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J Psychiatr Res. 2012 Jul;46(7):835-42. doi: 10.1016/j.jpsychires.2012.03.011. Epub 2012 Mar 30.

The burden of full and subsyndromal posttraumatic stress disorder among police involved in the World Trade Center rescue and recovery effort.

Author information

  • 1National Center for Posttraumatic Stress Disorder, VA Connecticut Healthcare System, West Haven, CT 06516, USA. robert.pietrzak@yale.edu



This study examined the prevalence, correlates, and perceived mental healthcare needs associated with subsyndromal PTSD in police involved in the World Trade Center (WTC) rescue and recovery effort.


A total of 8466 police completed an interview/survey as part of the WTC Medical monitoring and Treatment Program an average of four years after 9/11/2001.


The past month prevalence of full and subsyndromal WTC-related PTSD was 5.4% and 15.4%, respectively. Loss of someone or knowing someone injured on 9/11 (odds ratios [ORs]=1.56-1.86), pre-9/11 stressors (ORs=1.30-1.50), family support (ORs=0.83-0.94), and union membership (ORs=0.50-0.52) were associated with both full and subsyndromal PTSD. Exposure to the dust cloud (OR=1.36), performing search and rescue work (OR=1.29), and work support (OR=0.89) were additionally associated with subsyndromal PTSD. Rates of comorbid depression, panic disorder, and alcohol use problems (ORs=3.82-41.74), and somatic symptoms and functional difficulties (ORs=1.30-1.95) were highest among police with full PTSD, with intermediate rates among police with subsyndromal PTSD (ORs=2.93-7.02; and ORs=1.18-1.60, respectively). Police with full and subsyndromal PTSD were significantly more likely than controls to report needing mental healthcare (41.1% and 19.8%, respectively, versus 6.8% in trauma controls).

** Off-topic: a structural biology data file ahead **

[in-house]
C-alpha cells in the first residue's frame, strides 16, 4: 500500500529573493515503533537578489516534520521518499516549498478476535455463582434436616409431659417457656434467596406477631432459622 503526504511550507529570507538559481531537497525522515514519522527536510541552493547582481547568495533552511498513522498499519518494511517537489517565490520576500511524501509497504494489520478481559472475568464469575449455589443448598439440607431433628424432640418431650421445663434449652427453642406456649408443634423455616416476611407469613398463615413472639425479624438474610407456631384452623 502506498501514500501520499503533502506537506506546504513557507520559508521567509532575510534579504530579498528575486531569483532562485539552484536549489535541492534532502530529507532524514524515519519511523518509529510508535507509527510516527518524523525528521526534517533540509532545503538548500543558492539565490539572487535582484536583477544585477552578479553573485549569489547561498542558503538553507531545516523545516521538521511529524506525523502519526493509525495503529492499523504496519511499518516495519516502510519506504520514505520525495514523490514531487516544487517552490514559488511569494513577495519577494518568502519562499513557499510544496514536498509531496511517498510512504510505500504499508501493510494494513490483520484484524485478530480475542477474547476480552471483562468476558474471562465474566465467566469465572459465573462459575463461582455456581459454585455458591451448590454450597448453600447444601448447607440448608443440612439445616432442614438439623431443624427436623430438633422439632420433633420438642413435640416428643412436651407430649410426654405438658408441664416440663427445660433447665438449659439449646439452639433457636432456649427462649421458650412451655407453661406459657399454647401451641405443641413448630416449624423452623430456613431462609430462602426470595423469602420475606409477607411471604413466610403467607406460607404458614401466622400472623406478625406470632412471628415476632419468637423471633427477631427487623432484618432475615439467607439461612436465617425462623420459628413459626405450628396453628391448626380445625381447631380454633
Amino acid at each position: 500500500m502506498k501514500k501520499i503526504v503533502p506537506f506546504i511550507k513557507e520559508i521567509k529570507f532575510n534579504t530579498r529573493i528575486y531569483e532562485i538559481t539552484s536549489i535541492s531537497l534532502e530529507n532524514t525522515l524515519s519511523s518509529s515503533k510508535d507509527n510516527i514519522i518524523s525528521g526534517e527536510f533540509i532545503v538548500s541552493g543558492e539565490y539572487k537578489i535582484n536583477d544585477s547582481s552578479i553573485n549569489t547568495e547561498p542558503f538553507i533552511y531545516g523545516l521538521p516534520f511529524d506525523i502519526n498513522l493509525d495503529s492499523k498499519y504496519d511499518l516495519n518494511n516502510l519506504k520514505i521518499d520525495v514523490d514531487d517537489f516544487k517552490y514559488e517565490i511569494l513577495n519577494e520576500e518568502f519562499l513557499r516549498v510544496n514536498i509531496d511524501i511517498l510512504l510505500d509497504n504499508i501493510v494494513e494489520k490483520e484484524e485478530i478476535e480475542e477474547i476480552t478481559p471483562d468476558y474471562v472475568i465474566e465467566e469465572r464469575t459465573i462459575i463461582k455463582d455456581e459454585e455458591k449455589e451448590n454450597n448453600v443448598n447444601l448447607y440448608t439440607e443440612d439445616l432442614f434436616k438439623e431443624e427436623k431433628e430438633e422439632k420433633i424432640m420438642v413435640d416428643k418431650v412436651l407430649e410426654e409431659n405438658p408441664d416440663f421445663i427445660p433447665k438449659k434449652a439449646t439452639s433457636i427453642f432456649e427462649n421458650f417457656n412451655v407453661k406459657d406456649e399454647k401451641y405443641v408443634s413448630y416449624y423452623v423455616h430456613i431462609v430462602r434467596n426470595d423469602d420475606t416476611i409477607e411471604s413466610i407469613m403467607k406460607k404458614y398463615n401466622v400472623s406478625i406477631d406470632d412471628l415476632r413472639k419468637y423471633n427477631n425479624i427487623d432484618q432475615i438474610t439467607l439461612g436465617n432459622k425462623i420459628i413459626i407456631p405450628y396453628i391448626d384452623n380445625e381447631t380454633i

These results underscore the importance of a more inclusive and dimensional conceptualization of PTSD, particularly in professions such as police, as operational definitions and conventional screening cut-points may underestimate the psychological burden for this population. Accordingly, psychiatric clinicians should assess for disaster-related subsyndromal PTSD symptoms in disaster response personnel.

Published by Elsevier Ltd.

[PubMed - indexed for MEDLINE]
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